Unprecedented heat wave disrupts United Kingdom air and rail traffic
The manager of most of the United Kingdom's railway network warned passengers to not travel over Monday and Tuesday unless "absolutely necessary" because of a potentially record-breaking heat wave underway in France and the U.K.
Why it matters: Heat waves can have a brutal effect on infrastructure — like railways and tarmacs — not designed to withstand abnormally high temperatures, which can disrupt transportation for thousands of people when they should not be outside for a prolonged period of time.
- As climate-change-induced heat waves and high temperatures intensify and become more common, cities may have to rebuild, redesign and adjust standards for infrastructure.
The big picture: Network Rail said Sunday that it would close all locations on the East Coast Main Line between London King’s Cross and York and Leeds during the afternoon rush hour through Tuesday in response to the scorching heat.
- It said the closures were required because the infrastructure likely can't withstand such extreme temperatures. Rail lines expand when they heat up, and they can warp and buckle if they are exposed to temperatures they weren't designed for.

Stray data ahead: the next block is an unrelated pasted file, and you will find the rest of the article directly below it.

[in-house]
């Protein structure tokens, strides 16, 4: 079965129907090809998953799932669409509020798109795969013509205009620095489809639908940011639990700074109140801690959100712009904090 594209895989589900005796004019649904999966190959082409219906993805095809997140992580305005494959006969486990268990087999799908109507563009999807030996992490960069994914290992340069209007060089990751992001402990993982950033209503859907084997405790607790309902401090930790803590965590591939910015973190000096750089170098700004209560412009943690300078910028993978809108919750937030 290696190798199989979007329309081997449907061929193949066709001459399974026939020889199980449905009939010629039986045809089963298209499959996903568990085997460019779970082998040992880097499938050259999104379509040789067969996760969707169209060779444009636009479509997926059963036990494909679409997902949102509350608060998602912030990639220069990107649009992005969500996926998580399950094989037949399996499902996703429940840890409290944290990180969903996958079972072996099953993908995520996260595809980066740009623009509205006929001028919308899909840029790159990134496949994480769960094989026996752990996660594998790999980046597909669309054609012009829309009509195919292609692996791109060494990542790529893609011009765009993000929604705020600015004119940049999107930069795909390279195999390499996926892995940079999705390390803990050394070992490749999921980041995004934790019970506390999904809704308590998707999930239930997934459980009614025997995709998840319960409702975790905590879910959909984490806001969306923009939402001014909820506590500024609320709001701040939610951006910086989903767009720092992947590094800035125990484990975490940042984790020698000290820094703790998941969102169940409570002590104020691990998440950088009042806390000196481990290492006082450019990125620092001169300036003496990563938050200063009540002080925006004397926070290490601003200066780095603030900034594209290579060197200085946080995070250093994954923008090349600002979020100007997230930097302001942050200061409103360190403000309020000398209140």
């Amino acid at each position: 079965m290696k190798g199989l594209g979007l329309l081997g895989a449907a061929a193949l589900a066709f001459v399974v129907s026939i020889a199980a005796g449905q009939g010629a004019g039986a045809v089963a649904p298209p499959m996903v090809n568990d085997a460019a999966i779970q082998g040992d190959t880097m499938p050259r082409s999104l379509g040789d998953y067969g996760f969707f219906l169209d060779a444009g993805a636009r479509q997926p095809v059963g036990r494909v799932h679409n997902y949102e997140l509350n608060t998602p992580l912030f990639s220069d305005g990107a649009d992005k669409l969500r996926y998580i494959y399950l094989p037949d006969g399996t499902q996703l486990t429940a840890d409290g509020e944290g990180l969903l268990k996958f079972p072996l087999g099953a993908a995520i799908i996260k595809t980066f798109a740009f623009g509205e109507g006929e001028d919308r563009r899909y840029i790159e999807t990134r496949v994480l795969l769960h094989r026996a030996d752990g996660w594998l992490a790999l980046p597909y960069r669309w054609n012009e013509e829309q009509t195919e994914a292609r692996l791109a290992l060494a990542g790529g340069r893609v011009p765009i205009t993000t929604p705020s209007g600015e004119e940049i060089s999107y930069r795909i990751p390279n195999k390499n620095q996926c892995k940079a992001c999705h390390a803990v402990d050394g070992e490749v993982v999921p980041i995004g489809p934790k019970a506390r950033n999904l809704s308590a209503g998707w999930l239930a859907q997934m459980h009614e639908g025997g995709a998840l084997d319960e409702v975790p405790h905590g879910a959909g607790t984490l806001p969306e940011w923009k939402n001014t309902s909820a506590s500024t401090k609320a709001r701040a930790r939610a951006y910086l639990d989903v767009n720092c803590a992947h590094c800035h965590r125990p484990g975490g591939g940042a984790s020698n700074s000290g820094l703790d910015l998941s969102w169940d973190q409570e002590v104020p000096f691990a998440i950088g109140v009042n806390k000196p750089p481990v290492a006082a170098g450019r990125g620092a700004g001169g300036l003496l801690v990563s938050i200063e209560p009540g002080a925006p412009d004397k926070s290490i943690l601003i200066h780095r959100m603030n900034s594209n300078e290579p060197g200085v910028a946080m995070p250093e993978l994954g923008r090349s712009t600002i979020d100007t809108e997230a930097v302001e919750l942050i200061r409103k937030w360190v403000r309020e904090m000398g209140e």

- The Royal Air Force said Monday it halted flights at Brize Norton air base, its largest air station, because of high temperatures but that there "is no impact on RAF operations," as planes are using alternative airfields.
- Britain's Luton airport suspended flights on Monday after a runway defect was discovered during high temperatures across the country.
- Hot temperatures can cause aircraft tires to sink into the pavement. During periods of high heat, many planes also have performance restrictions due to a need for longer runway lengths. Brize Norton is home to much of the UK's fleet of transport and aerial refueling aircraft, which are large aircraft, and U.S. cargo and refueling planes also use the base.
What they're saying: "Closing the line to traffic is always a last resort but it is the right thing to do to keep people safe on Tuesday given the unprecedented heatwave forecast," Sam MacDougall, operations director for Network Rail, said.
- "The forecast temperatures are well above those which our infrastructure is designed, and safety must come first," MacDougall added.
London Mayor Sadiq Khan also warned the public to only use public transportation "if your journey is absolutely necessary."
- "Plan ahead, carry water and be prepared for delays, particularly on the London Underground which will be running with speed restrictions," Khan added.
- "Londoners who do not have to travel to their place of work should work where they feel most comfortable. For many, this will mean staying at home, while others may prefer to go to office spaces which may be cooler and air-conditioned."
- It's already killed hundreds in Portugal and Spain and has contributed to massive wildfires in southern France, parts of Spain and Portugal, which have forced thousands to evacuate their homes.
- The U.K. Met Office is forecasting the country's first-ever occurrence of 104°F (40°C) temperatures during this event, with a high of 97°F Monday.
Editor's note: This post was updated with additional details throughout.